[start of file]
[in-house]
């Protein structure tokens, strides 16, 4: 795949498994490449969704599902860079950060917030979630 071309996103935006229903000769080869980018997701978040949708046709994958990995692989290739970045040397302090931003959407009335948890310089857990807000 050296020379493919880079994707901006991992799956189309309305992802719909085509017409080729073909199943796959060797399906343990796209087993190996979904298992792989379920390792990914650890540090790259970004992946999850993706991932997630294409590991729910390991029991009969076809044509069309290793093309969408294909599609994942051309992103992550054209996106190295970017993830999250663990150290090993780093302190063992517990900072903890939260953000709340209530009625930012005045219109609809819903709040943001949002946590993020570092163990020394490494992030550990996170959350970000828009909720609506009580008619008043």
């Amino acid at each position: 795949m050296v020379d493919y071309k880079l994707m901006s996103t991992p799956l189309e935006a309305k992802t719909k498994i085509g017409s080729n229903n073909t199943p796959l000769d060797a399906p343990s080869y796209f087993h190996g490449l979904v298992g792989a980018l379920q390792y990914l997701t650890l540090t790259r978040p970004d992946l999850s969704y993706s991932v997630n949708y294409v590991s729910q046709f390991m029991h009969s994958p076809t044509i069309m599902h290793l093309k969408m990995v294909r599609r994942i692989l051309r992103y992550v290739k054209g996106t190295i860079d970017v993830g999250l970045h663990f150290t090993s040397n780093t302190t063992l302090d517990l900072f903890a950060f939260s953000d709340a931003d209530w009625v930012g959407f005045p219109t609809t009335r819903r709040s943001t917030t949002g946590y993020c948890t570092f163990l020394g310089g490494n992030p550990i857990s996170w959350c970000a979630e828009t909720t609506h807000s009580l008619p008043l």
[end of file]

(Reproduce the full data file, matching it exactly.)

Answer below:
[in-house]
């Protein structure tokens, strides 16, 4: 795949498994490449969704599902860079950060917030979630 071309996103935006229903000769080869980018997701978040949708046709994958990995692989290739970045040397302090931003959407009335948890310089857990807000 050296020379493919880079994707901006991992799956189309309305992802719909085509017409080729073909199943796959060797399906343990796209087993190996979904298992792989379920390792990914650890540090790259970004992946999850993706991932997630294409590991729910390991029991009969076809044509069309290793093309969408294909599609994942051309992103992550054209996106190295970017993830999250663990150290090993780093302190063992517990900072903890939260953000709340209530009625930012005045219109609809819903709040943001949002946590993020570092163990020394490494992030550990996170959350970000828009909720609506009580008619008043």
């Amino acid at each position: 795949m050296v020379d493919y071309k880079l994707m901006s996103t991992p799956l189309e935006a309305k992802t719909k498994i085509g017409s080729n229903n073909t199943p796959l000769d060797a399906p343990s080869y796209f087993h190996g490449l979904v298992g792989a980018l379920q390792y990914l997701t650890l540090t790259r978040p970004d992946l999850s969704y993706s991932v997630n949708y294409v590991s729910q046709f390991m029991h009969s994958p076809t044509i069309m599902h290793l093309k969408m990995v294909r599609r994942i692989l051309r992103y992550v290739k054209g996106t190295i860079d970017v993830g999250l970045h663990f150290t090993s040397n780093t302190t063992l302090d517990l900072f903890a950060f939260s953000d709340a931003d209530w009625v930012g959407f005045p219109t609809t009335r819903r709040s943001t917030t949002g946590y993020c948890t570092f163990l020394g310089g490494n992030p550990i857990s996170w959350c970000a979630e828009t909720t609506h807000s009580l008619p008043l």